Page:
Right now his focus is on building up for the US Open at Oakmont in June but by deciding to play the 100th Open de France instead of the clashing WGC-Bridgestone Invitational in the run up to The Open, Rory McIlroy is clearly showing his solidarity with the European Tour and its Chief Executive Keith Pelley.
The Canadian’s first major act as boss came just a week after his appointment in August last year when, in reaction to the PGA Tour’s decisions to bring the WGC-Bridgestone Invitational forward because of the Olympics and slot it in opposite the Open de France, he decided that the European Tour would not sanction the Akron event.
Not only would cash earned at Firestone Country Club not count towards the Race to Dubai, but Pelley’s decision meant that any world ranking points earned would not count towards Ryder Cup qualification either.
That’s not great news for Shane Lowry, who has yet to decide whether or not he will defend his title in Ohio or head for Paris from June 30 to July 3.
Given the enticements put in place by Mr Pelley to make the 100th staging of continental Europe’s oldest event a memorable one as the countdown begins to the 2018 Ryder Cup in Paris, the Clara man appears more likely to join McIlroy and Co in France unless he secures a Ryder Cup debut between now and then and can head to Akron to defend.
As a Ryder Cup qualifying event, Paris is unmissable. It will count as two events towards the membership requirement and not only has the prize fund been increased from €3m to €3.5m but the number of Ryder Cup World Points has been doubled to 64 and the winner will also get one million points towards the European Points List.
McIlroy will not be concerned about Ryder Cup qualification but while he says his decision to play in Paris is designed to give him a major championship style test on a links course a fortnight before The Open at Royal Troon, he’s also showing his loyalty to the European Tour.
Using the tour’s biggest stars to reinvigorate the circuit’s traditionally strong events in Ireland, England, Scotland, France, Spain and Italy, is part of Pelley’s strategy for the circuit.
And whatever about his solidarity with the new boos, McIlroy believes the intense challenge of Le Golf National – the host venue for the 2018 Ryder Cup – will provide the best preparation for The Open at Royal Troon, two weeks later.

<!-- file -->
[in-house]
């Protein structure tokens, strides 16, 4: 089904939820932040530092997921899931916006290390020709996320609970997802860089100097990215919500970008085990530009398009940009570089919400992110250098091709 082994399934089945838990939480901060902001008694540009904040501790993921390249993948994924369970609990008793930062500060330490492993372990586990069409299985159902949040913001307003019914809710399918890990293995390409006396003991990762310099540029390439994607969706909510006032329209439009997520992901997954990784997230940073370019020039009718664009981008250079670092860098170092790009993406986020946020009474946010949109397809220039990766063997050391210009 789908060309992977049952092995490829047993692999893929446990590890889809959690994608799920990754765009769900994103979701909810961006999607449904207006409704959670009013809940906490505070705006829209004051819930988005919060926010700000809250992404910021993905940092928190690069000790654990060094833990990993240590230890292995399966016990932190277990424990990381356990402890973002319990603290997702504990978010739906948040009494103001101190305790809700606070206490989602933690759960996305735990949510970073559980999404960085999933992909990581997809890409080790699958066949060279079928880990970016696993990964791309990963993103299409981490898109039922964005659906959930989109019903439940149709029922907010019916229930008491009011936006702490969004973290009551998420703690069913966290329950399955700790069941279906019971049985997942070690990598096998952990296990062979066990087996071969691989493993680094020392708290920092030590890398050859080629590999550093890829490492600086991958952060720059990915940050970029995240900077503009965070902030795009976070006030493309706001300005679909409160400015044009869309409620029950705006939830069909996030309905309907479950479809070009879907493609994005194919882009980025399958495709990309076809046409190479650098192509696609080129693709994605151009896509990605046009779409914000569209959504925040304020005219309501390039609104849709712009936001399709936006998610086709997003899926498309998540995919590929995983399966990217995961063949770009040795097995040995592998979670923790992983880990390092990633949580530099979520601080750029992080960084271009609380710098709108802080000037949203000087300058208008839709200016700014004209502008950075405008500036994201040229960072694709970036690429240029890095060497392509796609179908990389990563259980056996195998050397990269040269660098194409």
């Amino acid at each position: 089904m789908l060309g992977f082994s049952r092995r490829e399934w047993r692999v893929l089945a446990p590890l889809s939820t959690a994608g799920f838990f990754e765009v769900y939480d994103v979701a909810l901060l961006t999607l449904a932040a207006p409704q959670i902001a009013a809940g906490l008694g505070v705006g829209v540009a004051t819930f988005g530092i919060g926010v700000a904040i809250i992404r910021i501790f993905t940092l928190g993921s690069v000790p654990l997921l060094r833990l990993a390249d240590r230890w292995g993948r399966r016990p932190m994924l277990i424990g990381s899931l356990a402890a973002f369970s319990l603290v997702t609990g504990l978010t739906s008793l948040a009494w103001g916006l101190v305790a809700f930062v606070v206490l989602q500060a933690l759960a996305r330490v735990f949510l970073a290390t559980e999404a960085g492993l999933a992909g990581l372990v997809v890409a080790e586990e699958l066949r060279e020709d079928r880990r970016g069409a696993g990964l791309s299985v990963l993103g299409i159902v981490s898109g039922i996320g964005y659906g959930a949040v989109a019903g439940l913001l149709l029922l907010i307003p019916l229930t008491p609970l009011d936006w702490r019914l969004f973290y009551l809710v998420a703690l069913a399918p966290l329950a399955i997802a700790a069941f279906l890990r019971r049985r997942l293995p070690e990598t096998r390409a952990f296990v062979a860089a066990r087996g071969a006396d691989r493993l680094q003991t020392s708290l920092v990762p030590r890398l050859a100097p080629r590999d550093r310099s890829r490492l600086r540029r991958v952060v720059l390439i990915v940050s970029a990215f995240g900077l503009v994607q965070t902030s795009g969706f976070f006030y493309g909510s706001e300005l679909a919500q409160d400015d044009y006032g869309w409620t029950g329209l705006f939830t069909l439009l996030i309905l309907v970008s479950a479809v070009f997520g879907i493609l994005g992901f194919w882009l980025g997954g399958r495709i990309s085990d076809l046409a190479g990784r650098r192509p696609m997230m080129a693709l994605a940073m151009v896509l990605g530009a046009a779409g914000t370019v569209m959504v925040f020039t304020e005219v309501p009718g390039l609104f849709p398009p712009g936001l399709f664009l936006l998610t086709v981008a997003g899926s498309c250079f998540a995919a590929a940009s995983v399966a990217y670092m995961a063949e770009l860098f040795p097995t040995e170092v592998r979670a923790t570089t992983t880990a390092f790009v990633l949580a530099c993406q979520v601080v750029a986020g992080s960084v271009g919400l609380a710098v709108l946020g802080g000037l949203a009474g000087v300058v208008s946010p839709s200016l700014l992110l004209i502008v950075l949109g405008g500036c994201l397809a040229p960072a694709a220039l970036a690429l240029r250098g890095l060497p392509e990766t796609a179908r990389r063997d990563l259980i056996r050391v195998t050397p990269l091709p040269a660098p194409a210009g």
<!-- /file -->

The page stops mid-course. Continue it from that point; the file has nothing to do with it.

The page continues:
“Le Golf National might not be a pure links course, but it is traditionally firm and fast and can throw up some tricky conditions during the French Open,” said the world number three, who will not be playing the following week’s Scottish Open at Castle Stuart because (he said in 2014), he does not consider it “a true links course.”
“It’s a great test of golf,” he said of the Paris venue where he was fourth, a shot out of a playoff, on his last appearance in the event in 2010. “And I think playing there, as well as staying in Europe, will offer the best conditions to prepare for The Open at Troon.
“It will also be great to be part of the centennial edition of the French Open, which is one of the best events on the European Tour. I am sure there will be a special atmosphere at the tournament this year, so I’m looking forward to hopefully being a very big part of it.
“In a perfect world I would be able to win the 100th Open de France and then keep the winning run going to The Open.”
In a straight shootout between the City of Light and Akron’s Rubber City, Paris won easily, not least because McIlroy proposed to his fiancée, Erica Stoll, in the romantic French capital just last Christmas.
The Holywood star’s next appearance comes in the Wells Fargo Championship at Quail Hollow in a fortnight, where he will be joined by Lowry and Pádraig Harrington, who finished a disappointing tied 25th behind Charley Hoffman in the Valero Texas Open in San Antonio on Sunday evening.
There are no Irishmen in action in this week’s Zurich Classic of New Orleans as Harrington has returned home for family duties as his sons Paddy and Ciaran are celebrating their Confirmation and First Communion on Thursday and Saturday respectively.
On the European Tour, where 22-year old South Korean Soomin Lee captured the weather delayed Shenzhen International in just his sixth European Tour start yesterday to move up 53 places to 75th in the world, the action moves 2,000 km north to Beijing for the Volvo China Open.
Greystones’ Paul Dunne failed to make the field but Irish golf will be represented by Michael Hoey and 2008 champion Damien McGrane, who is making his first appearance on tour since last October’s Portugal Masters.
The 44-year old has not played a major event since he failed to retain his European Tour card at the Qualifying School five months ago.